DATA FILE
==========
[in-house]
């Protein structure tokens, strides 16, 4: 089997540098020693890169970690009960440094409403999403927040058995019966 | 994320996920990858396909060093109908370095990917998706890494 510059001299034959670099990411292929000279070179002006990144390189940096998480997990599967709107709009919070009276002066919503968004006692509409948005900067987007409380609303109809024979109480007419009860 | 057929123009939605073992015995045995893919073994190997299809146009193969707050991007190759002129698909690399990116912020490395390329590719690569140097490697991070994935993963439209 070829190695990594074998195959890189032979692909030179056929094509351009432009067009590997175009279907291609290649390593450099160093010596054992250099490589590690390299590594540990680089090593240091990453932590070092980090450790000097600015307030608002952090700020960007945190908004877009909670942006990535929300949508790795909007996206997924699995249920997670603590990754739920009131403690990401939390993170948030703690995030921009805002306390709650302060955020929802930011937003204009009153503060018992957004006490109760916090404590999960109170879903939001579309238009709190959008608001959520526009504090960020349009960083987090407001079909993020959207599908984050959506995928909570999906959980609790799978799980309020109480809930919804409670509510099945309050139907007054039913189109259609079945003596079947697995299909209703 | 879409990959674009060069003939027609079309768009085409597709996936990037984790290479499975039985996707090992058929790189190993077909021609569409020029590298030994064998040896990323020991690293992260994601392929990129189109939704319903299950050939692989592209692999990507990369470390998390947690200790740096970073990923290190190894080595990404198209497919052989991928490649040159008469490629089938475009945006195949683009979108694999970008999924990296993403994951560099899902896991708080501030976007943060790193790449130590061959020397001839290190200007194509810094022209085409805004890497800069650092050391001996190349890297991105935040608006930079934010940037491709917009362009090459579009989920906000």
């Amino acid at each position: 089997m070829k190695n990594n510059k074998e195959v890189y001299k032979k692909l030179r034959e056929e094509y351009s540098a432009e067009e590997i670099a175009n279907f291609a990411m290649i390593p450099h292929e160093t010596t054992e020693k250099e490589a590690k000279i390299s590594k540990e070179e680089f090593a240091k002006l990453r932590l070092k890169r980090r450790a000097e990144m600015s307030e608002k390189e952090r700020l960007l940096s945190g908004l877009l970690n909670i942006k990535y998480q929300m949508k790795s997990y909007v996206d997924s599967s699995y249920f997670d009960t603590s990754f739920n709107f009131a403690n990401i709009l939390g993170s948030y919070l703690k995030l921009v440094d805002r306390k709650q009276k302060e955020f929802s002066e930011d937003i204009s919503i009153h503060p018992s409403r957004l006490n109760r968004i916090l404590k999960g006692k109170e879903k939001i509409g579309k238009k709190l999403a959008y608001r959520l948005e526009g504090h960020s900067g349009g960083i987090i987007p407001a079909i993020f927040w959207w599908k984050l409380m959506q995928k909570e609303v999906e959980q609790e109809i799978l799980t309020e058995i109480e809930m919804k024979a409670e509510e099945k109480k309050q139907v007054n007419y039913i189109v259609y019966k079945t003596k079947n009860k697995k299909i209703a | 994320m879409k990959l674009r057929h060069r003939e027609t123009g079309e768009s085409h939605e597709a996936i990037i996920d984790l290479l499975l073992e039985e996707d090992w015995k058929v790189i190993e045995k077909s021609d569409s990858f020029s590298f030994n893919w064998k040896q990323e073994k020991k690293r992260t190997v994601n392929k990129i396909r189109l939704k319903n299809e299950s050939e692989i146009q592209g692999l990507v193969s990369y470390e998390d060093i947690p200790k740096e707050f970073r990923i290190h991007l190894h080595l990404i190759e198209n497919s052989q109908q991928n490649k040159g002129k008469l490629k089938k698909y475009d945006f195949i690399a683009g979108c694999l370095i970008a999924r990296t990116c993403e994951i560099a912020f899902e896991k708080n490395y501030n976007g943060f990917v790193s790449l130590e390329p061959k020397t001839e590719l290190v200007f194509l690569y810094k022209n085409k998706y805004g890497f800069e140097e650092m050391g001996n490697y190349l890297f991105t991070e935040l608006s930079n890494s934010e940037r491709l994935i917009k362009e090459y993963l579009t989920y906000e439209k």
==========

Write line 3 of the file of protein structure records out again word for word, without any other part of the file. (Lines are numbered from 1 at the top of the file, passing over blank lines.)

């Amino acid at each position: 089997m070829k190695n990594n510059k074998e195959v890189y001299k032979k692909l030179r034959e056929e094509y351009s540098a432009e067009e590997i670099a175009n279907f291609a990411m290649i390593p450099h292929e160093t010596t054992e020693k250099e490589a590690k000279i390299s590594k540990e070179e680089f090593a240091k002006l990453r932590l070092k890169r980090r450790a000097e990144m600015s307030e608002k390189e952090r700020l960007l940096s945190g908004l877009l970690n909670i942006k990535y998480q929300m949508k790795s997990y909007v996206d997924s599967s699995y249920f997670d009960t603590s990754f739920n709107f009131a403690n990401i709009l939390g993170s948030y919070l703690k995030l921009v440094d805002r306390k709650q009276k302060e955020f929802s002066e930011d937003i204009s919503i009153h503060p018992s409403r957004l006490n109760r968004i916090l404590k999960g006692k109170e879903k939001i509409g579309k238009k709190l999403a959008y608001r959520l948005e526009g504090h960020s900067g349009g960083i987090i987007p407001a079909i993020f927040w959207w599908k984050l409380m959506q995928k909570e609303v999906e959980q609790e109809i799978l799980t309020e058995i109480e809930m919804k024979a409670e509510e099945k109480k309050q139907v007054n007419y039913i189109v259609y019966k079945t003596k079947n009860k697995k299909i209703a | 994320m879409k990959l674009r057929h060069r003939e027609t123009g079309e768009s085409h939605e597709a996936i990037i996920d984790l290479l499975l073992e039985e996707d090992w015995k058929v790189i190993e045995k077909s021609d569409s990858f020029s590298f030994n893919w064998k040896q990323e073994k020991k690293r992260t190997v994601n392929k990129i396909r189109l939704k319903n299809e299950s050939e692989i146009q592209g692999l990507v193969s990369y470390e998390d060093i947690p200790k740096e707050f970073r990923i290190h991007l190894h080595l990404i190759e198209n497919s052989q109908q991928n490649k040159g002129k008469l490629k089938k698909y475009d945006f195949i690399a683009g979108c694999l370095i970008a999924r990296t990116c993403e994951i560099a912020f899902e896991k708080n490395y501030n976007g943060f990917v790193s790449l130590e390329p061959k020397t001839e590719l290190v200007f194509l690569y810094k022209n085409k998706y805004g890497f800069e140097e650092m050391g001996n490697y190349l890297f991105t991070e935040l608006s930079n890494s934010e940037r491709l994935i917009k362009e090459y993963l579009t989920y906000e439209k």